Identity and Raising Bilingual Children

This weekend, my six-year-old daughter brought me over a coffee cup that had the word coffee written on it in several languages. She pointed to the word coffee in English and said, "That's how English people write café." And then pointing to the word café she said, "This is how we write it in French."

You might think that her comment simply demonstrates her skills in both languages. But what took me by surprise me was the "we" part. Obviously, my daughter identifies more with her French side (her father's side), which I find somewhat strange. Okay downright weird! And for reasons beyond my control, I start to wonder is this really my daughter? I mean when exactly did I get relegated to "you people" status? Or more specifically when does identity start?

To me, language is a strong marker of identity, and I find it hard to imagine that my daughter would not feel at least partially an English speaker. After all, the term "mother tongue" has to do with the language that a mother speaks to her child, and in our case, it is English.

If you think back to life-changing events, most of them are in your mother tongue. In my case, about 30% were in French, like explaining that I was having contractions, or insisting that my water had broken. But my formative or childhood years were strictly in English, and anything French was three hours due east on the Trans Canada highway or in a beautiful foreign country where people wore nice clothes.

I guess I could say that my daughter's life so far has transpired in a community with a Francophone majority, but a fair-sized English minority. We chose both my daughter's daycare and school based on the quality of instruction and care, rather than on language, and it just so happened that the predominant language in both cases was French. Yes, obviously these are two factors that would influence the language she best relates to, but I was always under the impression that a mother's language would outweigh these factors in influencing identity.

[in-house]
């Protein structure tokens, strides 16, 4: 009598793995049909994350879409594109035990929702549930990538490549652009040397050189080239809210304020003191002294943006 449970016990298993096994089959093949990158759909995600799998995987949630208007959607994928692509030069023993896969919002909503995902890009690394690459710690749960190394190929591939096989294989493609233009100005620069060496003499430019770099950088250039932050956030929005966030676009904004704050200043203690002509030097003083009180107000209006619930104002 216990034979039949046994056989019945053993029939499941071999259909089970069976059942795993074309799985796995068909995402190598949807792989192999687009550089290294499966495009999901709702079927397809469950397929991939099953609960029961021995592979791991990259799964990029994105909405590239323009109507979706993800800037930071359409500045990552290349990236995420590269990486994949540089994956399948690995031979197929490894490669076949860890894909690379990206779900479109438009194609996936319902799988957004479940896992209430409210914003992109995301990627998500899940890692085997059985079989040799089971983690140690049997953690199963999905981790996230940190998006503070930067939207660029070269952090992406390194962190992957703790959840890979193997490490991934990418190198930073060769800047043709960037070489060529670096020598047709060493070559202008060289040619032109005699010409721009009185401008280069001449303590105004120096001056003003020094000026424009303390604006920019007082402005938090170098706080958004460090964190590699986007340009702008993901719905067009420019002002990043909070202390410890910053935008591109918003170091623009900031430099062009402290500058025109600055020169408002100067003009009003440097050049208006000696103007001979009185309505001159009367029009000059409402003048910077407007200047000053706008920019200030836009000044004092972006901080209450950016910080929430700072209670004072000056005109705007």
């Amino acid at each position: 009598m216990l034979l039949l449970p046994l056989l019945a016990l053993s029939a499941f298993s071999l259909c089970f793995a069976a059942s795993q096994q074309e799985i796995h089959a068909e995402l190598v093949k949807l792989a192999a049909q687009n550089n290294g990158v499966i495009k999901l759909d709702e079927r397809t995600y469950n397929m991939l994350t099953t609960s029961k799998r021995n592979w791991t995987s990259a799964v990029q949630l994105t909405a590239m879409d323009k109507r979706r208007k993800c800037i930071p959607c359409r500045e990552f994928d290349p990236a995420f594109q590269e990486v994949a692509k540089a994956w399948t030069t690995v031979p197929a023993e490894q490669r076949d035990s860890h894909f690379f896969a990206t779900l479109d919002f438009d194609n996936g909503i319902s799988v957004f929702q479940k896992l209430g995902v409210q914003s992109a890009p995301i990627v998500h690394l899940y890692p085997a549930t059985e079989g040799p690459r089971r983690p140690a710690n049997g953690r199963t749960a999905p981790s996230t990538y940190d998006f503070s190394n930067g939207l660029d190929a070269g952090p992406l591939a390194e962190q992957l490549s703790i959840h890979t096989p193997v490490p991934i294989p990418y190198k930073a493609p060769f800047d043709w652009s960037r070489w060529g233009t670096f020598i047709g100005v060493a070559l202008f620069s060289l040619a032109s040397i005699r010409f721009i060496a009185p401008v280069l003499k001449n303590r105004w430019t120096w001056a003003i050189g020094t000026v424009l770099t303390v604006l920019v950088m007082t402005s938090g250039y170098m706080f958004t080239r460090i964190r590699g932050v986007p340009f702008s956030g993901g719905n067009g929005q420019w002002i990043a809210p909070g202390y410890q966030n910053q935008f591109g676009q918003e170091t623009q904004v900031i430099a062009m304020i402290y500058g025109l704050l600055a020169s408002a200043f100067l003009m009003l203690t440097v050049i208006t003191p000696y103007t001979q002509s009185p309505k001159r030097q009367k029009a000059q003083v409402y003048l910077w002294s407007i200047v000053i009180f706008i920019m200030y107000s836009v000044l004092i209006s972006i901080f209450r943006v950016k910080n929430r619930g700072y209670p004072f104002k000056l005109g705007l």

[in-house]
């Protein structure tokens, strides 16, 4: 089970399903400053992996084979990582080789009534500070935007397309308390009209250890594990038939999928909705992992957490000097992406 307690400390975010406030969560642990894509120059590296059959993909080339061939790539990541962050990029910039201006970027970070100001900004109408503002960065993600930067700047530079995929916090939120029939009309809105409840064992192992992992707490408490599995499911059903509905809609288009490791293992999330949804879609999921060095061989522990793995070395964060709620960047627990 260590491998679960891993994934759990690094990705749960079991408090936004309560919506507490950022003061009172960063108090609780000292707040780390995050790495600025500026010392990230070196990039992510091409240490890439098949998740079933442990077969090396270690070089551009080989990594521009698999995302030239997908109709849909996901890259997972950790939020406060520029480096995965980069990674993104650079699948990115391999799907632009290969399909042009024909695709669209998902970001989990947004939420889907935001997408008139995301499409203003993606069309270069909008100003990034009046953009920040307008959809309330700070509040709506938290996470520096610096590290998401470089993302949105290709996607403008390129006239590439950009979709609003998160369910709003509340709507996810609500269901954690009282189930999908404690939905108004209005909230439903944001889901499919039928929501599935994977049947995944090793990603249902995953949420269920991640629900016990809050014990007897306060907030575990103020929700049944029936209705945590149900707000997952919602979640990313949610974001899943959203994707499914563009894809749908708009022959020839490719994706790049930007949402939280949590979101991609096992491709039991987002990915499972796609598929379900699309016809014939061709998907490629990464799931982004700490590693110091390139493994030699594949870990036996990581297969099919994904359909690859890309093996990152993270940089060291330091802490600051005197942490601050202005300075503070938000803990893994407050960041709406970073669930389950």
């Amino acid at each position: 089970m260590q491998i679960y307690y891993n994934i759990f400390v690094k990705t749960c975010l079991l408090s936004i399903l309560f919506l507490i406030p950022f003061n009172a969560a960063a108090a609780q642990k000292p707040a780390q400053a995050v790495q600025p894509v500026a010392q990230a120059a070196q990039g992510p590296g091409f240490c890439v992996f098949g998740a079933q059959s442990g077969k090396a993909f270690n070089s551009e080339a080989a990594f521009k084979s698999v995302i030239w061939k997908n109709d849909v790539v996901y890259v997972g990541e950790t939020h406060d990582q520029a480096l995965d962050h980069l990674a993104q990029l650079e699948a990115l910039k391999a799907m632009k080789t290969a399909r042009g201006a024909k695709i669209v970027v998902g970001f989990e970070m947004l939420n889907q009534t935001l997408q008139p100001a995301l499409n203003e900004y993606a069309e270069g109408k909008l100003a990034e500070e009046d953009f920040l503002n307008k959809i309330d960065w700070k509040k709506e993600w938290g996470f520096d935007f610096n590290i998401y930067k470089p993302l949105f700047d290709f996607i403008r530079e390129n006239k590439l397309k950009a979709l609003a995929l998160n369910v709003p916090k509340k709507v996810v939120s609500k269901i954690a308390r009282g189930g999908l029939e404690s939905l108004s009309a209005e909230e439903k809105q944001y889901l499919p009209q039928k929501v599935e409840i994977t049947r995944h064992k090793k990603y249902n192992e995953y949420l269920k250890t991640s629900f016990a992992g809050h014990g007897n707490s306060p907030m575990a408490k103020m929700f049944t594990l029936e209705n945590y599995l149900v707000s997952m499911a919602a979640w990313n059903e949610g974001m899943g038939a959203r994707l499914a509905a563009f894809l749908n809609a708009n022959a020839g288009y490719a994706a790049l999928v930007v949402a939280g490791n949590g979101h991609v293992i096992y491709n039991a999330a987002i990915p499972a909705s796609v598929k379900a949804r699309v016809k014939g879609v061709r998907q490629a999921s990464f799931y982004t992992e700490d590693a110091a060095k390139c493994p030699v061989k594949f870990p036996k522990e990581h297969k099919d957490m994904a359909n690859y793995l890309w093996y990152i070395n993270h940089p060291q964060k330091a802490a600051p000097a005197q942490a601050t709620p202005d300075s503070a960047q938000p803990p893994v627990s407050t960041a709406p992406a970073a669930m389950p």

I realize that bilingual children go through different phases where one language is stronger than the other. I have also been told not to relent. Your child's English will improve. And bilingual children, we are told, have better professional opportunities later in life. But sometimes I fear that having two languages creates distances that might not otherwise exist.

4 comments:

Anonymous | January 17, 2009 at 9:09 PM

Hey, AKAmamma!

This is so interesting. Being a unilingual English speaker until my late 20s, I have to say I've always been envious of people who grew up bilingual. Montreal is pretty interesting because I've met quite a few people who have no dominant language. Or maybe it's better to say two dominant languages. I suspect schooling has a strong influence on identity at that age, but it could easily change as your daughter gets older. I know someone who strongly identified as francophone while living in Vancouver, but once she came to Montreal she was surprised to discover that she was identifying as anglo!

Denise

AKAmamma | January 18, 2009 at 6:04 AM

Thanks for the comment. Identity is an issue that never ceases to amaze me.

Gina Chen | March 19, 2009 at 8:09 PM

Very interesting post. My kids aren't biligual, much to my chagrin -- their dad is Chinese; I'm American. But he just didn't have the patience, or whatever to teach them Mandarin.

However, I'm kind of fascinated by how kids figure out race and that's related to you discovering how your daughter self-identifies as French.

My kids, especially my daughter, look Chinese, and I wonder if they think of themselves as Asian or white or what that means. Do they think they look like Mommy or like Daddy.

Interesting topic to explore as they get older.

AKAmamma | April 13, 2009 at 10:32 AM

I have to say that raising a child who is stronger in French helps keep her away from online virtual pet worlds, which are thankfully only offered in English. This Hasbro Littlest Pet Shop virtual world, where they create a world where they further promote their products and create little consumers, has me worried.

I'm sure this will not be my last post on the topic.

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